Pain and disability after first-time spinal fusion for lumbar degenerative disorders: a systematic review and meta-analysis

Pain and disability after first-time spinal fusion for lumbar degenerative disorders: a systematic review and meta-analysis

Niek Koenders, Alison Rushton, Martin L. Verra, Paul C. Willems, Thomas J. Hoogeboom, J. Bart Staal

July 2018, pp 1 - 14
DOI
10.1007/s00586-018-5680-3
First Online: 11 July 2018
Abstract

Purpose

Lumbar spinal fusion (LSF) is frequently and increasingly used in lumbar degenerative disorders despite conflicting results and recommendations. A thorough understanding of patient outcomes after LSF is required to inform decisions regarding surgery and to improve post-surgery management. The current study aims to evaluate the course of pain and disability in patients with degenerative disorders of the lumbar spine after first-time LSF.

Methods

A systematic review and meta-analysis of pain and disability outcomes in prospective cohort studies up to 31 March 2017 is identified in four electronic databases. Two independent researchers determined study eligibility, extracted data, and assessed risk of bias (modified Quality in Prognostics tool). A random effects model (maximum likelihood) was used to calculate means and 95% confidence intervals. The primary analysis was performed on complete data, and a sensitivity analysis was performed on all data.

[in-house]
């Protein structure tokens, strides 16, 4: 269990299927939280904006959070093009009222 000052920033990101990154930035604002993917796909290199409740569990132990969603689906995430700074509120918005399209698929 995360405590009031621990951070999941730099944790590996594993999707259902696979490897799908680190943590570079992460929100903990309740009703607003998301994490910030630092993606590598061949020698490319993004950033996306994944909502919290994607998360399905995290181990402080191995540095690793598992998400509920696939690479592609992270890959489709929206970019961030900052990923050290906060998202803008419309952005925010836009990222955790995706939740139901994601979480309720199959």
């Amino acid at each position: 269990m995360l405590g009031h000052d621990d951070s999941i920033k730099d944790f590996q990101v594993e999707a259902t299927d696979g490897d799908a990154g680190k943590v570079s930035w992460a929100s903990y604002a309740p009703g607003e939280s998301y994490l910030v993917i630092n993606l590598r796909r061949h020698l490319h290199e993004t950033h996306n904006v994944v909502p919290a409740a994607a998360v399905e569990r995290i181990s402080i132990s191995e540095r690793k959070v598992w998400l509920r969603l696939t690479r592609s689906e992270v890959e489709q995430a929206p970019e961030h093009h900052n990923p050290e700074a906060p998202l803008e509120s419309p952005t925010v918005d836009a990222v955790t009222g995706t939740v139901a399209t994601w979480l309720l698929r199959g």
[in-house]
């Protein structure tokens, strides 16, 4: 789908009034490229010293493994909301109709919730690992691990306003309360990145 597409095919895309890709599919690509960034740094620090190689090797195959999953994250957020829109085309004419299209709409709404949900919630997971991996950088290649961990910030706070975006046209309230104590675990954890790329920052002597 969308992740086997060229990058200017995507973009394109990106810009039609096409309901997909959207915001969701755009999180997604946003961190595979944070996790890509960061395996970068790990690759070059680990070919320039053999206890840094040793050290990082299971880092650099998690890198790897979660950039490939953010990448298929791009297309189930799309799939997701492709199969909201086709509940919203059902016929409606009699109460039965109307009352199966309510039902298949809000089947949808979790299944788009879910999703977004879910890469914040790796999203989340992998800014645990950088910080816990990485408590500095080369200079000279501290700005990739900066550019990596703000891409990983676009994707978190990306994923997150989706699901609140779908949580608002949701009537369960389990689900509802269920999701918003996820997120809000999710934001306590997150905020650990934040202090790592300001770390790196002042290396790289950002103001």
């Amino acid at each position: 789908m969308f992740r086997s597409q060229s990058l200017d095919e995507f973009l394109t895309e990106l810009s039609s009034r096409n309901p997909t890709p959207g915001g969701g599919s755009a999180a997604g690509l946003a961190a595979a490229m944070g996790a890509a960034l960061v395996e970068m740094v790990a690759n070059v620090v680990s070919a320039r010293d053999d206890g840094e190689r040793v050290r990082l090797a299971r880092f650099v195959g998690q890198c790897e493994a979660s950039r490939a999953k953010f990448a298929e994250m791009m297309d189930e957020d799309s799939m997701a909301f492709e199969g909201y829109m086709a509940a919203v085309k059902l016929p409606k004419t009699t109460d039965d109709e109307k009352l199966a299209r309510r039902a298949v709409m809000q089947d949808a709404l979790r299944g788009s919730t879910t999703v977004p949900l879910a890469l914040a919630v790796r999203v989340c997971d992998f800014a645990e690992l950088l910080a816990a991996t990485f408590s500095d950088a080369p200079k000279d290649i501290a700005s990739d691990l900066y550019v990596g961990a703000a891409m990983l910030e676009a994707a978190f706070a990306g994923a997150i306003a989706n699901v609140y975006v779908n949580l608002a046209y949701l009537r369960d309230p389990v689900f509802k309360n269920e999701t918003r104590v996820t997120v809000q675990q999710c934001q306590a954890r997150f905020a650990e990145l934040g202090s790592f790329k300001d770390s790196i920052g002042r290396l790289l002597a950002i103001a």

Results

Twenty-five studies (n = 1777 participants) were included. The mean (95% confidence interval) Visual Analogue Scale (VAS) back pain (n = 9 studies) decreased from 64 (57–71) pre-surgery to 20 (16–24) at 24-month follow-up. Leg pain (n = 9 studies) improved from VAS 70 (65–74) pre-surgery to 17 (12–23) at 24-month interval. Disability (n = 12 studies), measured with the Oswestry Disability Index, decreased from 44.8 (40.1–49.4) pre-surgery to 17.3 (11.9–22.8) at 24-month follow-up. The sensitivity analysis yielded similar results.

Conclusion

There is a substantial improvement in pain and disability after first-time LSF for degenerative disorders. However, long-term outcomes indicate that leg pain might be more reduced and for a longer period of time than axial back pain and disability.

Registration PROSPERO CRD42015026922.

Graphical abstract

These slides can be retrieved under Electronic Supplementary Material.[Figure not available: see fulltext.]